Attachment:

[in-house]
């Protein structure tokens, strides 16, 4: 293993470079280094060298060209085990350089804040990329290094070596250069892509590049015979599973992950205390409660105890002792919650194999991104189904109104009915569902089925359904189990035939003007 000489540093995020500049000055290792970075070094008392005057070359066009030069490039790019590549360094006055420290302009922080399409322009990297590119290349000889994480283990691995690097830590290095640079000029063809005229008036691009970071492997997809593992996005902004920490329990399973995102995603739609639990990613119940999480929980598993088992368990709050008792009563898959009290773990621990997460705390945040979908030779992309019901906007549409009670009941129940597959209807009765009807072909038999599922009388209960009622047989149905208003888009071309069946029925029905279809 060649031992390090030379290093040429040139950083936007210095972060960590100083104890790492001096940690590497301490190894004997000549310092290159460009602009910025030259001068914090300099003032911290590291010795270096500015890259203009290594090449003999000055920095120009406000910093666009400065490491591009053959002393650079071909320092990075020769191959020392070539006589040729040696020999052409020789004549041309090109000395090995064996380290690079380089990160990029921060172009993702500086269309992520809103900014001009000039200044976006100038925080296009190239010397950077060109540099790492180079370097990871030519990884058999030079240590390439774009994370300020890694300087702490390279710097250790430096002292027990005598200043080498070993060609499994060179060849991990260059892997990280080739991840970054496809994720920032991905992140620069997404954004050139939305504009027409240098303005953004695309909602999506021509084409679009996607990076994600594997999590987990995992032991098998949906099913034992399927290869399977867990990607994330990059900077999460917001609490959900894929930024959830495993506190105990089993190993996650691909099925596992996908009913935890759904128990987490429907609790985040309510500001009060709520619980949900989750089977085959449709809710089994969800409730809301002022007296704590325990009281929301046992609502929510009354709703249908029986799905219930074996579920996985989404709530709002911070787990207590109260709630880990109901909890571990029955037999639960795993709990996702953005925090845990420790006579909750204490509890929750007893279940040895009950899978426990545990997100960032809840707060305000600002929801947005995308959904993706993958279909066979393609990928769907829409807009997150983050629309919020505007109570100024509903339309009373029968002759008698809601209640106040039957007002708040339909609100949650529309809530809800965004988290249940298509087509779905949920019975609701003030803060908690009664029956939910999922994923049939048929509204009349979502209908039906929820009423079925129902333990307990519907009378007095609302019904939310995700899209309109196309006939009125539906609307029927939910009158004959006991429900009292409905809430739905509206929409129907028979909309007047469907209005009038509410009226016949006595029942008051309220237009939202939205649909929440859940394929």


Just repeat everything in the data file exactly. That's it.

[in-house]
């Protein structure tokens, strides 16, 4: 293993470079280094060298060209085990350089804040990329290094070596250069892509590049015979599973992950205390409660105890002792919650194999991104189904109104009915569902089925359904189990035939003007 000489540093995020500049000055290792970075070094008392005057070359066009030069490039790019590549360094006055420290302009922080399409322009990297590119290349000889994480283990691995690097830590290095640079000029063809005229008036691009970071492997997809593992996005902004920490329990399973995102995603739609639990990613119940999480929980598993088992368990709050008792009563898959009290773990621990997460705390945040979908030779992309019901906007549409009670009941129940597959209807009765009807072909038999599922009388209960009622047989149905208003888009071309069946029925029905279809 060649031992390090030379290093040429040139950083936007210095972060960590100083104890790492001096940690590497301490190894004997000549310092290159460009602009910025030259001068914090300099003032911290590291010795270096500015890259203009290594090449003999000055920095120009406000910093666009400065490491591009053959002393650079071909320092990075020769191959020392070539006589040729040696020999052409020789004549041309090109000395090995064996380290690079380089990160990029921060172009993702500086269309992520809103900014001009000039200044976006100038925080296009190239010397950077060109540099790492180079370097990871030519990884058999030079240590390439774009994370300020890694300087702490390279710097250790430096002292027990005598200043080498070993060609499994060179060849991990260059892997990280080739991840970054496809994720920032991905992140620069997404954004050139939305504009027409240098303005953004695309909602999506021509084409679009996607990076994600594997999590987990995992032991098998949906099913034992399927290869399977867990990607994330990059900077999460917001609490959900894929930024959830495993506190105990089993190993996650691909099925596992996908009913935890759904128990987490429907609790985040309510500001009060709520619980949900989750089977085959449709809710089994969800409730809301002022007296704590325990009281929301046992609502929510009354709703249908029986799905219930074996579920996985989404709530709002911070787990207590109260709630880990109901909890571990029955037999639960795993709990996702953005925090845990420790006579909750204490509890929750007893279940040895009950899978426990545990997100960032809840707060305000600002929801947005995308959904993706993958279909066979393609990928769907829409807009997150983050629309919020505007109570100024509903339309009373029968002759008698809601209640106040039957007002708040339909609100949650529309809530809800965004988290249940298509087509779905949920019975609701003030803060908690009664029956939910999922994923049939048929509204009349979502209908039906929820009423079925129902333990307990519907009378007095609302019904939310995700899209309109196309006939009125539906609307029927939910009158004959006991429900009292409905809430739905509206929409129907028979909309007047469907209005009038509410009226016949006595029942008051309220237009939202939205649909929440859940394929």